As the Coronavirus outbreak continues to develop, many people are naturally looking toward their insurance policies to see what type and levels of cover they have in place, should they need to call on insurance in these unprecedented times. The simple advice is to check your own policy wording and speak to your insurer, or broker if you have one. In the meantime, I thought it would be helpful to provide a brief overview of the types of policies you may have and whether or not they are likely to offer protection.
It is highly unlikely that any standard business insurance, which most typically covers things like floods, fire, damage and theft, will provide any protection against global pandemics such as Coronavirus. Some policies may well have bolt on clauses that cover business interruption as a result of named diseases; check your policy for ‘notifiable disease’ and speak to your insurance partner.
If employees cannot enter your premises, I’d also advise you to check for any add-ons you may have for ‘restricted/denial of access’, or ‘non-damaged business interruption clauses. These may well trigger some cover if your business has been forced to close following any intervention.
What I think it is important to say is that these are unprecedent times and insurers will be considering how they respond on a case by case basis – so do speak to them.
This policy is designed to cover you if a customer cannot pay for goods or services due to insolvency or late payment. Again, insurers seem to be adopting a case-by-case approach to this, setting out specific conditions for credit limits and claims. Yet again, it’s time to check with your insurer.
Of course, these policies are restricted to providing cover for injuries. Coronavirus is forcing employers to make some tough decisions that could lead to legal liability further down the track. Please make sure you follow the advice of the government and authorities in your decision making. We are still working out whether an insurer may pay out of these types of policies. You’ve guessed it; talk to your insurance partner.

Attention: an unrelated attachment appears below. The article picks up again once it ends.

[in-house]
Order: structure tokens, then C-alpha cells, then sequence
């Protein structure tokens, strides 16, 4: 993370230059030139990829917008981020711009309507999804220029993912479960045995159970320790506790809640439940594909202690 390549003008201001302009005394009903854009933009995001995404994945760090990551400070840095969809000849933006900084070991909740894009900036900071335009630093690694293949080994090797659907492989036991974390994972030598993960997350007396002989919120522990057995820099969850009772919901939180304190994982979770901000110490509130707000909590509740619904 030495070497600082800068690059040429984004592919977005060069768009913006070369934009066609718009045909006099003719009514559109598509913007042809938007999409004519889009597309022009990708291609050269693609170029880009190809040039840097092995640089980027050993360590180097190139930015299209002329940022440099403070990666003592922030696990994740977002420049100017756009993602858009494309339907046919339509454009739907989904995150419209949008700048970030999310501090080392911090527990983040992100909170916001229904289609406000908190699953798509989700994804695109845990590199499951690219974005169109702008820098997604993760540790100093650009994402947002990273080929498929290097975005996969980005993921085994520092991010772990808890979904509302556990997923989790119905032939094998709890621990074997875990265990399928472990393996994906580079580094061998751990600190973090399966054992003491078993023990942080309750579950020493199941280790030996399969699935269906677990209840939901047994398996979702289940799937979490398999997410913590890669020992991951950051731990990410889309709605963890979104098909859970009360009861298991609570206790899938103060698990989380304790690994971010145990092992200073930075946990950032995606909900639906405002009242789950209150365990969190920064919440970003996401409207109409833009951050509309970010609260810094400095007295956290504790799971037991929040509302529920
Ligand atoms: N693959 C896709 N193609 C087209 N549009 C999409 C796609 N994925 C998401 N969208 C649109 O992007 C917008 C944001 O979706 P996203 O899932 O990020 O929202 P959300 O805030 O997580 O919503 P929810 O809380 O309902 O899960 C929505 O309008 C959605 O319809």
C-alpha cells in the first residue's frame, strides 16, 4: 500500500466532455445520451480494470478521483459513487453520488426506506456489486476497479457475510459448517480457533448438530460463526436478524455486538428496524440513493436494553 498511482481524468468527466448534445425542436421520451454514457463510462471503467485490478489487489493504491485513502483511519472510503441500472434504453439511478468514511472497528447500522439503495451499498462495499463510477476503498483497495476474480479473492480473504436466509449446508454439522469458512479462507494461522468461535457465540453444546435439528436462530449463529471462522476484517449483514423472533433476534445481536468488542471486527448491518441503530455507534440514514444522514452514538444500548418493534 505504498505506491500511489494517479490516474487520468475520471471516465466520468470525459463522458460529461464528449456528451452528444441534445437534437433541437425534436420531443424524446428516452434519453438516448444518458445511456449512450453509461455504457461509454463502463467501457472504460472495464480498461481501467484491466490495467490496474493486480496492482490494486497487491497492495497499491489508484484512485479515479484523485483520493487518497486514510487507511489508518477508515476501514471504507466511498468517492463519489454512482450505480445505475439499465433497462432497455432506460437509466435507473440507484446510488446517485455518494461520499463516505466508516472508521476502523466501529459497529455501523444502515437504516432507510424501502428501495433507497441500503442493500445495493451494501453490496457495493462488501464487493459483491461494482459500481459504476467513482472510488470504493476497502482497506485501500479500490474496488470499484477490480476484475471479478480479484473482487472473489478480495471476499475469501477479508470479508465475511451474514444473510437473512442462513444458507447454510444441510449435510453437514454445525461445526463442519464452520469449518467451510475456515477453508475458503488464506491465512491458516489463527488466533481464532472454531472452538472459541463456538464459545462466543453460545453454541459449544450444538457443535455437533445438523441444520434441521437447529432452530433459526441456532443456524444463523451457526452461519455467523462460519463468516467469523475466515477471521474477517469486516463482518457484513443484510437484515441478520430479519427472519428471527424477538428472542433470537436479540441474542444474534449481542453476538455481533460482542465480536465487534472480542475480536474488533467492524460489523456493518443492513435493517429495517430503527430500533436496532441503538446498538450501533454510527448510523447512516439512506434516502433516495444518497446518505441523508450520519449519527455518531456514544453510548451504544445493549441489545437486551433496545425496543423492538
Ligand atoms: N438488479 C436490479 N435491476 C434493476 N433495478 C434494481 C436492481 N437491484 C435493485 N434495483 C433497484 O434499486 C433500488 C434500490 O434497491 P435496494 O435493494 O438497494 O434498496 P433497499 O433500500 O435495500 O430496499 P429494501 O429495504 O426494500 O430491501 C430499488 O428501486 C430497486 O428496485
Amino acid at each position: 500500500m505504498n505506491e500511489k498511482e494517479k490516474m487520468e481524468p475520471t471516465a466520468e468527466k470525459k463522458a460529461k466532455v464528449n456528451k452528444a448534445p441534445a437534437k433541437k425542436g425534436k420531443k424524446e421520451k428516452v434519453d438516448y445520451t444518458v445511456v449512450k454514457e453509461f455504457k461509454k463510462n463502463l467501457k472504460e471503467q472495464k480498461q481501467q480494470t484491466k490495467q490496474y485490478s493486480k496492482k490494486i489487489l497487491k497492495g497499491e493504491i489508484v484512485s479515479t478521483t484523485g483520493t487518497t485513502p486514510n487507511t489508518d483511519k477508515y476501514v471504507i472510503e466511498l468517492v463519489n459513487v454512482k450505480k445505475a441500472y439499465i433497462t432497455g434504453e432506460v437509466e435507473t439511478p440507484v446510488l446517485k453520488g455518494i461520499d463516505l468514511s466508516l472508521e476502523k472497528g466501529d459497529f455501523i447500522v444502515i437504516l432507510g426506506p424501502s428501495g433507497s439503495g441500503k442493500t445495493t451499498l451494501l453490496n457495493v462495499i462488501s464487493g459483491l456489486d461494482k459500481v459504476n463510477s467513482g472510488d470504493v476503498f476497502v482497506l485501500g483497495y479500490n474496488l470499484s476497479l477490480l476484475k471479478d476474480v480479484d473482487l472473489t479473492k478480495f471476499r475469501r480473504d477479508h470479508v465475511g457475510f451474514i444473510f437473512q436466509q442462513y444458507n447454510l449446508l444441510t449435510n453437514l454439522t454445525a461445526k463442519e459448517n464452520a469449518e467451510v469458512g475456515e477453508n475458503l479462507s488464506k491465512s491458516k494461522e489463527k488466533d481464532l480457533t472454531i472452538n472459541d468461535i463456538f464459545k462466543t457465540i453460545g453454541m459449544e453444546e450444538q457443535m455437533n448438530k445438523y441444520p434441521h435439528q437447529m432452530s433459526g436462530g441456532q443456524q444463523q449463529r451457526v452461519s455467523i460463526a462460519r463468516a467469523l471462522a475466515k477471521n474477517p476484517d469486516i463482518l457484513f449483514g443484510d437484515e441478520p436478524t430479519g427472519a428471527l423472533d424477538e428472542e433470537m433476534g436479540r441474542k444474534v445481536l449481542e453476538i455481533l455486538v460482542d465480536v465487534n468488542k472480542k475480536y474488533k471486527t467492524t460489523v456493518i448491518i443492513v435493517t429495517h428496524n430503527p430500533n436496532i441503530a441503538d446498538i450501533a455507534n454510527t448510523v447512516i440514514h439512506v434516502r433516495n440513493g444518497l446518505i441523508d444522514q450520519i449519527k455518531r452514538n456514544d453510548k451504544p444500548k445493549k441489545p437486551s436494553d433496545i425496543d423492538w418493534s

Initial indications are that because working from home is clerical in its nature, your home insurance will not be affected. However, if you don’t normally work from home and you now meet clients there you should check with your insurer that you are okay to do this. What would happen if someone had an accident in your home and you were not covered?
Any business equipment is unlikely to be covered, but an employer is likely to have adequate cover for this. Finally, if you are stuck abroad right now and your home is
unoccupied for more than your policy allows, we fully expect insurers to be sympathetic, but please check with them.
Alas, ATOL do not look at claims for pandemics, but insurers may offer some comfort; they will differentiate between cancellations and government directives. The Foreign and Commonwealth Office (FCO) has advised against all but essential travel for 30 days, so your insurer should cover you if you have appropriate travel disruption cover.
Please do be aware that if you travel in spite of FCO advice and you suffer a loss you will not be covered. If you are already quarantined overseas your insurer should cover medical treatment and any repatriation expenses after the period of quarantine.
Finally, these things are changing by the day, so please keep an eye out for FCO announcements.
You may have your own policy or be part of an employer’s one. They are always subject to a qualifying period, but those can vary in length. Whether you are covered is very much dependent on that. What is clear though is that if you are merely self-isolating you will not be able to claim for loss of earnings.
As you will have seen, there is no easy answer to whether or not your various insurance policies will offer you protection during the Coronavirus outbreak. The conclusion is therefore pretty simple; get in contact with your insurance partner and see where you stand.